The above real IQ question appeared in New Scientist magazine (a British publication, hence the odd phrase "odd one out" to refer to the one that's most fundamentally different from the others). The following paraphrases and extends a reader's complaint.
The leftmost image is the odd one out with respect to it being the only one that's drawn at a different scale than all the others. The second one is the odd one out with respect to it being the only one that has no curved lines. The third one is the odd one out with respect to it being the only one that's bilaterally symmetrical along only one axis rather than two. And the fourth one is the odd one out with respect to it being the only one which is not unique in some obvious way. So any of the four is a reasonable answer.
But from my experience with such tests, it's a very good bet that the "correct" answer is number 3, because I've learned that the organisms that concoct such tests regard bilateral symmetry along a vertical axis as being an extra special important thing. I expect that the reason for this bias is that these organisms are themselves roughly symmetrical along a vertical axis (or at least the outside parts of them that you can see are), and so they think very highly of this particular trait. This, therefore, is an example of an allegedly abstract test question primarily measuring familiarity with the biases of the people who created the test. So there.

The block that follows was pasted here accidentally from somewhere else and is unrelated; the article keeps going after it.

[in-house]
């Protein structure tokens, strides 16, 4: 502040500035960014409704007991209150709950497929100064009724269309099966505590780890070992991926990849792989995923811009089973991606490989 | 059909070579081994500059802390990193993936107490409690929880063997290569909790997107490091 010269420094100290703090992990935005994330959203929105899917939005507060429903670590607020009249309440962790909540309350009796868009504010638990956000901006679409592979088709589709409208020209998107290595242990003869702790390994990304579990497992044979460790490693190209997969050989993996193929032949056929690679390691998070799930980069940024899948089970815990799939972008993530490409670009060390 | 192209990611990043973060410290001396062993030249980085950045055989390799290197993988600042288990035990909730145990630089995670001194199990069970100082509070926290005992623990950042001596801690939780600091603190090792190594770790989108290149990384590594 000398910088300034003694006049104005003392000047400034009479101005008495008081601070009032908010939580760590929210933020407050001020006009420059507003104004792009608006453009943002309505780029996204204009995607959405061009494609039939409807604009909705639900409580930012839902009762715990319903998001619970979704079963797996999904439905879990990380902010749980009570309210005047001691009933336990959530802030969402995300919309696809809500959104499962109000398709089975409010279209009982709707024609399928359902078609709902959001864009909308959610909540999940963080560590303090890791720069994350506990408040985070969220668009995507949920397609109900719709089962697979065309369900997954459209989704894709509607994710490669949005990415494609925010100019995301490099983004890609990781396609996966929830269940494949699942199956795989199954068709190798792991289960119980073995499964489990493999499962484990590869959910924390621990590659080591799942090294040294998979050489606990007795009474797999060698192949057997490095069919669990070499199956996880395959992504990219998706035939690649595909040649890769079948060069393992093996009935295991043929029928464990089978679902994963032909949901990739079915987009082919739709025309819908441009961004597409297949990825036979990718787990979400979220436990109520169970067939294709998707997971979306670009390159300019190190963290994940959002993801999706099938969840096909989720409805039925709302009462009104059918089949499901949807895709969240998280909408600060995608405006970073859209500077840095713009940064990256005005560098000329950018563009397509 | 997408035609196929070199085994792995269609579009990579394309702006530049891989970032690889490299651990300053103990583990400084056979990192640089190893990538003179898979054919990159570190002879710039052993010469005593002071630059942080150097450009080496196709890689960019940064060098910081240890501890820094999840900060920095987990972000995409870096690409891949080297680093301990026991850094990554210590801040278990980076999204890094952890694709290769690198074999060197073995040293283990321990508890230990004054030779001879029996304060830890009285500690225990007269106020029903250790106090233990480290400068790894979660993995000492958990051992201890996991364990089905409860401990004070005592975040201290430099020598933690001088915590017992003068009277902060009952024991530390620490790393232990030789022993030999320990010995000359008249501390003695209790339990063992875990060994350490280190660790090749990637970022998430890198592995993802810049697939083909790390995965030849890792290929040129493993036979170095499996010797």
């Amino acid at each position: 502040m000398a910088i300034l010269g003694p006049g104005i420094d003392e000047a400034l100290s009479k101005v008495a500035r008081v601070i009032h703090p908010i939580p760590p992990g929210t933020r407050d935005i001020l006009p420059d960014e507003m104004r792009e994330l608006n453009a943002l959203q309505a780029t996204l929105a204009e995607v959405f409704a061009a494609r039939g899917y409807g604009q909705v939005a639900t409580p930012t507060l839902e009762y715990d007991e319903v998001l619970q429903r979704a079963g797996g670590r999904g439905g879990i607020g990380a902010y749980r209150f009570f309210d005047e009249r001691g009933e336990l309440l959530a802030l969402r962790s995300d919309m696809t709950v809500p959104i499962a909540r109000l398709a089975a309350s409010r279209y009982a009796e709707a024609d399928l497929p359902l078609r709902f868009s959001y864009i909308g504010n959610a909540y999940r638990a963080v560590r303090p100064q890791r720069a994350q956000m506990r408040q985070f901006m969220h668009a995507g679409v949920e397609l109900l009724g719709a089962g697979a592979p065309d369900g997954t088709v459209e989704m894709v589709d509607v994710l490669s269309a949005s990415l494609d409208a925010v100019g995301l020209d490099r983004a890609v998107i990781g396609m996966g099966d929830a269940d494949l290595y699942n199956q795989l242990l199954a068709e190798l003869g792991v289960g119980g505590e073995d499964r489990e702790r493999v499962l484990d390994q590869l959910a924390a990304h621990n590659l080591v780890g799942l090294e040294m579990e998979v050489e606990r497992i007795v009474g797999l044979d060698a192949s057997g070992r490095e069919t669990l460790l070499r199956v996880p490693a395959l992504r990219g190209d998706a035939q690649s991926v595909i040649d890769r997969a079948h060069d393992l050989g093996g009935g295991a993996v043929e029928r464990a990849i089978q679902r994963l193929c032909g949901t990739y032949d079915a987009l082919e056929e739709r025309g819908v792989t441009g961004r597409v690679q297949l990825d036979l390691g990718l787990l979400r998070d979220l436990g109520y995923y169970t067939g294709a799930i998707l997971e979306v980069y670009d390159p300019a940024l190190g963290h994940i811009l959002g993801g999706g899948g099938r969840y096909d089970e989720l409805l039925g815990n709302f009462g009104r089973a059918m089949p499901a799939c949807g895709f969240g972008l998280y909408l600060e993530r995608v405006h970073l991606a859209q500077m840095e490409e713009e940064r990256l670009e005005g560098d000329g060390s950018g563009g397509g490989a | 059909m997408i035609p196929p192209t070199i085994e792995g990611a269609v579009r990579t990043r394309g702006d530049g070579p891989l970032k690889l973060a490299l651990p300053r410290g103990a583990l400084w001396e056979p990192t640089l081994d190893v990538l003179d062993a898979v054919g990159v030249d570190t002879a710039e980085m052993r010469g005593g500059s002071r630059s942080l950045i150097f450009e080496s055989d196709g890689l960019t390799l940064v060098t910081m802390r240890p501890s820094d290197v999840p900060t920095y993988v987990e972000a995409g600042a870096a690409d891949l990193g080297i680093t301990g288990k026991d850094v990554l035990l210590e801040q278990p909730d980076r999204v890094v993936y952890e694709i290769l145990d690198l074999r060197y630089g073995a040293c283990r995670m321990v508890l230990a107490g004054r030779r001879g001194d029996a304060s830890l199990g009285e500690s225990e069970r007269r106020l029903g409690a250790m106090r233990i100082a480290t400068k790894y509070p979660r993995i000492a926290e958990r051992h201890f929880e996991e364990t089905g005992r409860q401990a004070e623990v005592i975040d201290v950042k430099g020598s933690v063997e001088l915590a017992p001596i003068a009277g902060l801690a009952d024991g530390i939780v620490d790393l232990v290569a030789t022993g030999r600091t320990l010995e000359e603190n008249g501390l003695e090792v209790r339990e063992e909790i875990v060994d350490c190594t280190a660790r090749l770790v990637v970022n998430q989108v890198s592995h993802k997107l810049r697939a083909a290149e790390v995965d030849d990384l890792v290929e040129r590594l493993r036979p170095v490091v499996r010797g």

(Perhaps the question is really supposed to detect whether the test taker has a "normal" bias toward this human trait. But I would hold that it's more a sign of ignorance of one's own biases to regard such a trait as inherently more important.)